Athlete Blood Pressure

All you need to know about athlete blood pressure

An athlete is someone who involves in sports, these sports require speed, endurance, stamina or physical strength. Athletics are different from normal exercise because athletes are trained to perform these sports. They are always competitive. These sports include running, swimming, table tennis, football, basketball, golf and others.

There are differences between being an athlete and an exerciser. An athlete is trained in a particular sport. They devote their time, strength and life in the sport. An exerciser, on the other hand, can do or participate in various sports. They participate in them in their leisure time. An athlete knob for running cannot be seen giving their time and dedication to another sport.

Athletics are competitive. Because these sports are highly organized, they are highly competitive and played by tens of people, sometimes hundreds in a time. Exercise does not need to organized. You can exercise anytime and alone.

There is no need to put in your best while at it. People exercise to be fit and stay healthy. Athletes also exercise to keep themselves fit. The only similarity between both is that the heart gets to workout and beat faster when you do both. 


A normal person’s heart beats between 50-100 times per minute but an athletes heart beats more than that. This is because during training and when an athlete participate in sports, the muscles demand more energy because they work harder then. Because of the demand, the nerves arouse or encourage the heart to beat faster and increase blood flow.

These nerves will also encourage the veins to squeeze together and this will increase the rate at which blood flows round the body. How fast an athlete’s heart beats depends on how long he or she has been training or participating.

The blood pressure is not same as the heart beats. Blood pressure is the force the blood uses when moving through blood vessels. When the heart beat increases, it doesn’t mean the blood pressure will also increase. The heart can increase speedily but the blood pressure only increase in a modest amount.
Both the heart beat and blood pressure can be used to know if the heart is working well and possible cardiac complications.

Blood pressure comes in two measurement. The systolic pressure determines how much our blood compresses the arteries when it leaves the heart. Diastolic pressure shows how much our blood compresses the arteries when they return to the heart. The normal systolic pressure is below 120 while diastolic is below 80.

High blood pressure, also known as hypertension can occur when the heart works too hard and gets weakened. This will cause inability of the blood vessels to move blood around and result in insufficient blood in parts of the body. Because the blood carries nutrients, the organ of the body cannot get the nutrients they need.

Low blood pressure or hypotension occurs when the heart pumps blood more slowly that it should. This is not a problem most times. 


Many people ask questions like between high blood pressure and low blood pressure, which does an athlete have? You may think that due to the constant training and participation in sports, an athlete’s heart will work too much thereby resulting in high blood pressure. This is not the case.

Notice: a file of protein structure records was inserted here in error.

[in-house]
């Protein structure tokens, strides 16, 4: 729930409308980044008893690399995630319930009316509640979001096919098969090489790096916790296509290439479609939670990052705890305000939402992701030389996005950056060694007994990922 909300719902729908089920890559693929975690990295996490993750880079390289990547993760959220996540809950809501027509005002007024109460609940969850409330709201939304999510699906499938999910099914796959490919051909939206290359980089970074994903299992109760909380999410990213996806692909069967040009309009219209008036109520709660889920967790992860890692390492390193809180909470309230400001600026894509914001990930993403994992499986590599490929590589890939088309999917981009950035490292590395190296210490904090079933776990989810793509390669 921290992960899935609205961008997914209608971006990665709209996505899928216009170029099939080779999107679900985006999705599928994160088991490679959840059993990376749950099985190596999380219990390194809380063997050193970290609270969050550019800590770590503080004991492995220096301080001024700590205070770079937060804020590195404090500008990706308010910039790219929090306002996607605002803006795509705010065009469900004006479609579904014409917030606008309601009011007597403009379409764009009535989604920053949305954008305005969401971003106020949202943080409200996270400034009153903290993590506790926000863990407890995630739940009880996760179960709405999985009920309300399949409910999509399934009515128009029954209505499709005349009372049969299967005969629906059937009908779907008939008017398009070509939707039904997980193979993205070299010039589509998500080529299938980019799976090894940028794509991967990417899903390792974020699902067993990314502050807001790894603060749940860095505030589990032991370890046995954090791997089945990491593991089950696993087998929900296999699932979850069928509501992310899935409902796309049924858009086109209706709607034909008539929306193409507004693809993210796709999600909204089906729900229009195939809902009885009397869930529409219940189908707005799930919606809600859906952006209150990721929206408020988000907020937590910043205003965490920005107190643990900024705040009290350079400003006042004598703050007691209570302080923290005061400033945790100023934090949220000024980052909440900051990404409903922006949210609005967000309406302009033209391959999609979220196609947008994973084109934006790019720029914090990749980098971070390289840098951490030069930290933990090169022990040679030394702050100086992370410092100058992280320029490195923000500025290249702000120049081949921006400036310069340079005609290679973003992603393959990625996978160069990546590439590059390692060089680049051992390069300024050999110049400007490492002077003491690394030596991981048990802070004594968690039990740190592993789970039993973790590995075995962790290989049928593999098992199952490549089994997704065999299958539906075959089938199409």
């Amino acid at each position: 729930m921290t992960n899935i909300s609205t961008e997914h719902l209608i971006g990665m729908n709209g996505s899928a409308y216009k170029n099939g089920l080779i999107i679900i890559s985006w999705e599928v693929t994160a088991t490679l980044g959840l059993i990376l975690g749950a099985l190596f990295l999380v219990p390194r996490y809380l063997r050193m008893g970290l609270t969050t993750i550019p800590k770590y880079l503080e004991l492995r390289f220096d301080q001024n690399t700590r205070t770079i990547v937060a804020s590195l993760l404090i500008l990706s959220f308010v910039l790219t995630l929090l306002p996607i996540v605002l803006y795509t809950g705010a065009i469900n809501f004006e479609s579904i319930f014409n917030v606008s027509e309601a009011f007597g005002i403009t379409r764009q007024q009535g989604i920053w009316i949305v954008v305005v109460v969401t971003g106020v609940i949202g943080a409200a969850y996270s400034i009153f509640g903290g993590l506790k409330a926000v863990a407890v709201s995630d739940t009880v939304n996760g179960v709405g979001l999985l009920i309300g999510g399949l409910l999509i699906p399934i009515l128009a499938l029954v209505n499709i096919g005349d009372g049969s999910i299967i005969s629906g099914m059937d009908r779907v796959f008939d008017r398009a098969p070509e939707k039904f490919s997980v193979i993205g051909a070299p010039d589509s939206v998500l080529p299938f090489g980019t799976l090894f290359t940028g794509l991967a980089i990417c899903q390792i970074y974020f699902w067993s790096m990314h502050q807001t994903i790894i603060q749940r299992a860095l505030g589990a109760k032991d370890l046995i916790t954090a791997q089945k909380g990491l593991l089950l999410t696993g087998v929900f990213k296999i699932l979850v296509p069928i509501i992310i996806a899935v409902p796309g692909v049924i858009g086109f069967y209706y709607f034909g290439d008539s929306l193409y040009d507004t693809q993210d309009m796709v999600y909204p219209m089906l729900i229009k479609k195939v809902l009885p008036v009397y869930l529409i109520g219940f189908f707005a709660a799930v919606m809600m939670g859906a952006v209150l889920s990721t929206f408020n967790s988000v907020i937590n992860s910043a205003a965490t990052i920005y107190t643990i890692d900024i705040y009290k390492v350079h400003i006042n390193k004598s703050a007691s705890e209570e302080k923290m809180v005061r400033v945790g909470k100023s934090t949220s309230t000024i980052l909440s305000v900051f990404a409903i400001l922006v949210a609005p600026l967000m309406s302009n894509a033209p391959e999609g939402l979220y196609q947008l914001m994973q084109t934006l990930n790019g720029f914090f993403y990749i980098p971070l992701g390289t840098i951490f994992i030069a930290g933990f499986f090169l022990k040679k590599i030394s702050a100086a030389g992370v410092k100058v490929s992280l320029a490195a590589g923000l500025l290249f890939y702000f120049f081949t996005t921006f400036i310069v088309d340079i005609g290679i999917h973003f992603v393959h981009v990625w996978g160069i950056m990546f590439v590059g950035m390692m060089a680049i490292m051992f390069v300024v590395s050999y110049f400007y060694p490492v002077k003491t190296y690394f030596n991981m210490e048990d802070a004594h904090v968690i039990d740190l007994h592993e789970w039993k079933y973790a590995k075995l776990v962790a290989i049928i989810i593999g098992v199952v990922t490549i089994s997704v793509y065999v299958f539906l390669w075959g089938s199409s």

Studies show that a person who involves in activities that requires physical strength and keep the body fit (as in the case of an athlete ) will have low blood pressure. This is because even though the blood pressure may rise during these activities, few minutes after the exercise, training or participation, it (the blood pressure ) goes down.

However, athletes can have high blood pressure. Their blood pressure depends on the kind of sports they engage in. Diastolic and systolic pressure rise in static sports while systolic pressure increases in dynamic sports.

Dynamic sports requires the athletes to use their body and muscles while moving from place to place. Examples are sports like football, basketball, running, jumping. Static sports involves less moving around from one location to another. Water skiing, mountain climbing, bowling, golf, table tennis are examples of static sports.

A study has shown that athletes who engage in dynamic sports that requires speed and endurance have lower blood pressure than those who engage in static sports. Also athlete that engage in water sports have higher blood pressure.

Body size can also increase the chances of having hypertension. Athletes like body builders, weightlifters and wrestlers have increased risk. Female athletes are less likely to have high blood pressure than their male counterparts. Constant use of hard drugs can also cause hypertension.


Hypertension can be managed by reducing the intake of sodium. Foods that contain potassium are recommended. The athlete can consider changing his or her lifestyle. Things like binge drinking and constant use of stimulants or illicit drugs should be avoided. You can engage in aerobic exercises. If you are overweight, you can try to lose some weight. A doctor may recommend medications which can help reduce the blood pressure if necessary.


Things like use of illicit drugs, consuming large quantity of alcohol, stressing your body so much or using stimulants to increase strength can be risky as they will increase the chances of a higher athlete blood pressure.

Be sure to reduce and control your blood pressure before participating in sports. Your health is more important. An athlete should constantly check his or her blood pressure for changes.

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